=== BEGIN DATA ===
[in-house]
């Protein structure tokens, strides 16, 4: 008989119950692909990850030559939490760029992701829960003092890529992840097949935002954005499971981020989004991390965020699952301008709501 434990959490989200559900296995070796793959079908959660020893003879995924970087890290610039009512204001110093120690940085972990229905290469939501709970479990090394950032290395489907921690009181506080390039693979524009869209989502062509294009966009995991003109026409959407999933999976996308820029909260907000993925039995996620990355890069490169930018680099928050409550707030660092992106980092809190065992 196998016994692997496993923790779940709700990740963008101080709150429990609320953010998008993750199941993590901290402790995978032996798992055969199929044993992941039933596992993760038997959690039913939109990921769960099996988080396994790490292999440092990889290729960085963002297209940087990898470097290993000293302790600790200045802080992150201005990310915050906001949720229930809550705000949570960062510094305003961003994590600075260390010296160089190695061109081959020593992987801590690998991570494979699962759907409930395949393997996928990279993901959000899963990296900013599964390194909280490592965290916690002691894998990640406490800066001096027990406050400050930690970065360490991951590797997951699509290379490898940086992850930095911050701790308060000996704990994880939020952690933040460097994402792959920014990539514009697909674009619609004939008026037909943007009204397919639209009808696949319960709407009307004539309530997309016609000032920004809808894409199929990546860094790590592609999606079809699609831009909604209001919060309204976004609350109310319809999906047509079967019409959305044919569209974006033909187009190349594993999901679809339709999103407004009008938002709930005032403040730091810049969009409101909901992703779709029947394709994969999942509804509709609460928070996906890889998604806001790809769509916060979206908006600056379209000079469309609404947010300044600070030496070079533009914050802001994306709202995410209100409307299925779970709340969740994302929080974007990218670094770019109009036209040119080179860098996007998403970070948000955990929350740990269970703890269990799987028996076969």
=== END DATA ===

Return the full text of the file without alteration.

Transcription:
[in-house]
């Protein structure tokens, strides 16, 4: 008989119950692909990850030559939490760029992701829960003092890529992840097949935002954005499971981020989004991390965020699952301008709501 434990959490989200559900296995070796793959079908959660020893003879995924970087890290610039009512204001110093120690940085972990229905290469939501709970479990090394950032290395489907921690009181506080390039693979524009869209989502062509294009966009995991003109026409959407999933999976996308820029909260907000993925039995996620990355890069490169930018680099928050409550707030660092992106980092809190065992 196998016994692997496993923790779940709700990740963008101080709150429990609320953010998008993750199941993590901290402790995978032996798992055969199929044993992941039933596992993760038997959690039913939109990921769960099996988080396994790490292999440092990889290729960085963002297209940087990898470097290993000293302790600790200045802080992150201005990310915050906001949720229930809550705000949570960062510094305003961003994590600075260390010296160089190695061109081959020593992987801590690998991570494979699962759907409930395949393997996928990279993901959000899963990296900013599964390194909280490592965290916690002691894998990640406490800066001096027990406050400050930690970065360490991951590797997951699509290379490898940086992850930095911050701790308060000996704990994880939020952690933040460097994402792959920014990539514009697909674009619609004939008026037909943007009204397919639209009808696949319960709407009307004539309530997309016609000032920004809808894409199929990546860094790590592609999606079809699609831009909604209001919060309204976004609350109310319809999906047509079967019409959305044919569209974006033909187009190349594993999901679809339709999103407004009008938002709930005032403040730091810049969009409101909901992703779709029947394709994969999942509804509709609460928070996906890889998604806001790809769509916060979206908006600056379209000079469309609404947010300044600070030496070079533009914050802001994306709202995410209100409307299925779970709340969740994302929080974007990218670094770019109009036209040119080179860098996007998403970070948000955990929350740990269970703890269990799987028996076969």